Published in Social Alternatives, Vol. 2, No. 4, June 1982, pp. 42-43
pdf of article
Published in Social Alternatives, Vol. 2, No. 4, June 1982, pp. 42-43
How effective are social activists? And what activist strategies are most effective?
Typical aims of feminists, environmentalists and other activists are building involvement in movement organisations, influencing public attitudes, affecting government and corporate policies and practices, and laying the basis for a non-hierarchical, environmentally sound, democratic, equitable, self-managed society. Activities undertaken include holding meetings, distributing information, lobbying governments, organising rallies and taking direct action. Which activities have been most effective in achieving activist aims?
The book Poor People's Movements by Frances Fox Piven and Richard A. Cloward provides a provocative analysis with implications for social action in Australia. Piven and Cloward analyse four major poor people's movements in the United States: the unemployed workers' movement during the 1930s, the industrial workers' movement during the 1930s, the black civil rights movement of the 1950s and 1960s, and the welfare rights movement of the late 1960s and early 1970s. Their analysis of the welfare rights movement is especially good because they were active participants in debates over movement directions.
The conclusions of Piven and Cloward may come as a surprise, especially to those with a traditional 'left' perspective on the achievement of social change.
Piven and Cloward argue that the four movements achieved their greatest influence and extracted the greatest concessions from the powers that be before they became organised. Gains were attained primarily as a result of disruptive protest, for example through strikes, demonstrations and sit-ins. After mass organisations were formed uniting the poor groups - unions, welfare rights organisations and so forth - protest waned and gains faded. And the mass organisations were the cause of this process.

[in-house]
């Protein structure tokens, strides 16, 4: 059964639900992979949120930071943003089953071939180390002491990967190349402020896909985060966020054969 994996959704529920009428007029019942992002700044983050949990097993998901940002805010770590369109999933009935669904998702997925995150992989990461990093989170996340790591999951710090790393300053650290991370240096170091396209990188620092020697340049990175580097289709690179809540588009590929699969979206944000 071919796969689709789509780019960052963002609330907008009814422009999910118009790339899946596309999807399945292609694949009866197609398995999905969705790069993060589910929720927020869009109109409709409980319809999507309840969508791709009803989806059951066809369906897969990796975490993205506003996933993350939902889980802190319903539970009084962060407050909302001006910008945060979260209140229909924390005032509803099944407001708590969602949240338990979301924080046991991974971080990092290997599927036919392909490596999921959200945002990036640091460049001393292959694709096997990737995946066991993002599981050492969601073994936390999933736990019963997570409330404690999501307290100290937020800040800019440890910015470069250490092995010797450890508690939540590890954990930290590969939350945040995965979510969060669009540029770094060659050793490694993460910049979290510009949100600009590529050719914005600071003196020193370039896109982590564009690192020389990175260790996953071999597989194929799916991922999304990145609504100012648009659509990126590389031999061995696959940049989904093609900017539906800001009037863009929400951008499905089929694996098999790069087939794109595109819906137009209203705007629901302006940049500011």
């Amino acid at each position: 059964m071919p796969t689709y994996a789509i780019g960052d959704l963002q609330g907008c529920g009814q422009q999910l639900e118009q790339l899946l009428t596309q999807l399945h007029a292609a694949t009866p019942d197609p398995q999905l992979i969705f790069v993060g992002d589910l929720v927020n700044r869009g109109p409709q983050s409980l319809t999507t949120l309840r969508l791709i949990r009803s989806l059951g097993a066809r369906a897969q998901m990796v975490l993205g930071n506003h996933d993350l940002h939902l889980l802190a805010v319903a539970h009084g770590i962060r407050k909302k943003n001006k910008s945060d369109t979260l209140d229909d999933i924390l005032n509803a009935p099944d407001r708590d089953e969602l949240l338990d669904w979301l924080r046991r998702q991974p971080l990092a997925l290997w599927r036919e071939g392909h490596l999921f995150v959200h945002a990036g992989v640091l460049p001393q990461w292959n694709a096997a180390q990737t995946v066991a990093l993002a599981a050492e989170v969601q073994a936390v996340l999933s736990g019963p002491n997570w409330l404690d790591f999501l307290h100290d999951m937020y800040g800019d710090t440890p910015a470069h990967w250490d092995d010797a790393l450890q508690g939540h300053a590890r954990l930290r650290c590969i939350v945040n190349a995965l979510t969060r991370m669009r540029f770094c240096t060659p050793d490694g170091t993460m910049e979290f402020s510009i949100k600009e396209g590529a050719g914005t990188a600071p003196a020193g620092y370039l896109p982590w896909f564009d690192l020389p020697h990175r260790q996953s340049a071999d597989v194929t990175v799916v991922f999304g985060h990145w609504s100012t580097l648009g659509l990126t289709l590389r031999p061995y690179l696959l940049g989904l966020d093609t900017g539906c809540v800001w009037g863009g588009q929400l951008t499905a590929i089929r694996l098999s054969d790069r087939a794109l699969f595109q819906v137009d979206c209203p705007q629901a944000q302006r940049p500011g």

The mass organisations faced several problems in trying to survive while maintaining and extending gains for their constituencies. They drew people off the street into meeting rooms. They were preoccupied with internal leadership prerogatives. And they looked to elite groups for tangible and symbolic organisational support. The net result was a damping of unrest and a reduction in disruption and gains. In addition, the mass organisations often then collapsed in the succeeding period of quiescence, unless they were especially useful to establishment groups. For example, once the right of unions to exist was recognised by the US government in 1937, and union dues were collected by employers, agitation and worker gains declined rapidly.
The basic flaw in the mass organisation model, argue Piven and Cloward, is that oppositional organisations cannot be sustained by resources gained by compelling concessions from elites. They therefore strongly advocate the use of disruptive protest rather than organisation-building. They note that mass membership bureaucracies were not invented by the left!
Piven and Cloward's thesis has been criticised by a number of reviewers. In a 1979 introduction to their book, Piven and Cloward reply to some of the criticisms. But in any case, their ideas are useful in re-examining Australian social struggles. Here I'll use the example of the anti-uranium movement.
Activity by community groups on the uranium issue in Australia peaked in 1977 and 1978, during and after the period of the Ranger Reports (October 1976 and May 1977), the so-called period of 'public debate', the announcement of the government's decision in August 1977, the federal election in December 1977 and the signing of the Ranger agreement at the end of 1978. During this time there was much activity on a local level in organising forums, distributing information and holding protests and demonstrations. Also during this time a national anti-uranium organisational framework was formed.